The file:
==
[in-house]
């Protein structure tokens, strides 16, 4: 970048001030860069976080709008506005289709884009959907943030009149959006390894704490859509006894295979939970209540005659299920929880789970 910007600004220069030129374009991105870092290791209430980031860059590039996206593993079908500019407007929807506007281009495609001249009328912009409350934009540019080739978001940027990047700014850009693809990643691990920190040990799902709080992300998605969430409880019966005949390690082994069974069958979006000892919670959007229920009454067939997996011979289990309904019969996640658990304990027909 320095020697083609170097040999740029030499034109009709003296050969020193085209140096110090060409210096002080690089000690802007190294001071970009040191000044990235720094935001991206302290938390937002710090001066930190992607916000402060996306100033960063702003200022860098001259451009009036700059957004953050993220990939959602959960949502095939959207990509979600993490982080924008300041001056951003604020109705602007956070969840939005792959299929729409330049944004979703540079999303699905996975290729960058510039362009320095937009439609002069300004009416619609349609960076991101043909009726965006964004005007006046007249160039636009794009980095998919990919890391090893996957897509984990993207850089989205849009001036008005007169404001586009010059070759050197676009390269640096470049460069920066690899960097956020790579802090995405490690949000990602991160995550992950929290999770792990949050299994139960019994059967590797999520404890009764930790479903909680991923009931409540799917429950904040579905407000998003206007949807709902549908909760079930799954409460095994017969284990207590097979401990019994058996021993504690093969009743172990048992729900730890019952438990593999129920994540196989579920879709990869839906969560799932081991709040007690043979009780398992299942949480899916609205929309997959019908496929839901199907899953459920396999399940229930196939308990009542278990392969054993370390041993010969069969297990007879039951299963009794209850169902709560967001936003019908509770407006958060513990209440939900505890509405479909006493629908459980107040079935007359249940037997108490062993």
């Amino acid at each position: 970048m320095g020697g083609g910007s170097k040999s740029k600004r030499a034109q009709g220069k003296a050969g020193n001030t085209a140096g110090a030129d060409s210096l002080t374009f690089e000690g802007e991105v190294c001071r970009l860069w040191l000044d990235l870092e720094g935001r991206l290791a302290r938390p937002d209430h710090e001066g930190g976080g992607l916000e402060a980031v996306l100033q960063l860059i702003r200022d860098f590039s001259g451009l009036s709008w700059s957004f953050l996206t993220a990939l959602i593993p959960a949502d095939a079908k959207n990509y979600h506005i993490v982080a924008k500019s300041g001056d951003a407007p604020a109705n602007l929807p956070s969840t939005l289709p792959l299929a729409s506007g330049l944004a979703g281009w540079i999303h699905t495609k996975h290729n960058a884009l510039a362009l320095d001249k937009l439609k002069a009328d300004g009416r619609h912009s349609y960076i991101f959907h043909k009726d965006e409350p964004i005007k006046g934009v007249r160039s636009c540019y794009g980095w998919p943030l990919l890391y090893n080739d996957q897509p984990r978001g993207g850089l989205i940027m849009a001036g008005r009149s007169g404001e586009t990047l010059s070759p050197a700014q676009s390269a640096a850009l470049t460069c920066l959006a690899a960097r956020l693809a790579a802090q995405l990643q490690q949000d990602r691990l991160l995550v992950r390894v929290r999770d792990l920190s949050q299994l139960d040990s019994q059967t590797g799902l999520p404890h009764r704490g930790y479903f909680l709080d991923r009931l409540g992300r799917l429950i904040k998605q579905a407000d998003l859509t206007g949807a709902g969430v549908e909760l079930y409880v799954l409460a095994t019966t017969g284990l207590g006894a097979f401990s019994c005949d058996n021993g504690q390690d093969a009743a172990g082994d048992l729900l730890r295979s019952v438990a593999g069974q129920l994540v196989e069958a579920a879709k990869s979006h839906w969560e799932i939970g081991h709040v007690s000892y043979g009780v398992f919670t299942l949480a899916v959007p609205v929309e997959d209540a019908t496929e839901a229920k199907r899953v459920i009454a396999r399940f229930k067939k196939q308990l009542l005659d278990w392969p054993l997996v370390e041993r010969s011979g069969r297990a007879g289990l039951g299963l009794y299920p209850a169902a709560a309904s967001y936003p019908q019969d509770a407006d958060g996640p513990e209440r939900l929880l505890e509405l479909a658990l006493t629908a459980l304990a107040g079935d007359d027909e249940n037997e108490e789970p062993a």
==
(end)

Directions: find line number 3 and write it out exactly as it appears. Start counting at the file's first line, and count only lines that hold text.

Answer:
């Amino acid at each position: 970048m320095g020697g083609g910007s170097k040999s740029k600004r030499a034109q009709g220069k003296a050969g020193n001030t085209a140096g110090a030129d060409s210096l002080t374009f690089e000690g802007e991105v190294c001071r970009l860069w040191l000044d990235l870092e720094g935001r991206l290791a302290r938390p937002d209430h710090e001066g930190g976080g992607l916000e402060a980031v996306l100033q960063l860059i702003r200022d860098f590039s001259g451009l009036s709008w700059s957004f953050l996206t993220a990939l959602i593993p959960a949502d095939a079908k959207n990509y979600h506005i993490v982080a924008k500019s300041g001056d951003a407007p604020a109705n602007l929807p956070s969840t939005l289709p792959l299929a729409s506007g330049l944004a979703g281009w540079i999303h699905t495609k996975h290729n960058a884009l510039a362009l320095d001249k937009l439609k002069a009328d300004g009416r619609h912009s349609y960076i991101f959907h043909k009726d965006e409350p964004i005007k006046g934009v007249r160039s636009c540019y794009g980095w998919p943030l990919l890391y090893n080739d996957q897509p984990r978001g993207g850089l989205i940027m849009a001036g008005r009149s007169g404001e586009t990047l010059s070759p050197a700014q676009s390269a640096a850009l470049t460069c920066l959006a690899a960097r956020l693809a790579a802090q995405l990643q490690q949000d990602r691990l991160l995550v992950r390894v929290r999770d792990l920190s949050q299994l139960d040990s019994q059967t590797g799902l999520p404890h009764r704490g930790y479903f909680l709080d991923r009931l409540g992300r799917l429950i904040k998605q579905a407000d998003l859509t206007g949807a709902g969430v549908e909760l079930y409880v799954l409460a095994t019966t017969g284990l207590g006894a097979f401990s019994c005949d058996n021993g504690q390690d093969a009743a172990g082994d048992l729900l730890r295979s019952v438990a593999g069974q129920l994540v196989e069958a579920a879709k990869s979006h839906w969560e799932i939970g081991h709040v007690s000892y043979g009780v398992f919670t299942l949480a899916v959007p609205v929309e997959d209540a019908t496929e839901a229920k199907r899953v459920i009454a396999r399940f229930k067939k196939q308990l009542l005659d278990w392969p054993l997996v370390e041993r010969s011979g069969r297990a007879g289990l039951g299963l009794y299920p209850a169902a709560a309904s967001y936003p019908q019969d509770a407006d958060g996640p513990e209440r939900l929880l505890e509405l479909a658990l006493t629908a459980l304990a107040g079935d007359d027909e249940n037997e108490e789970p062993a």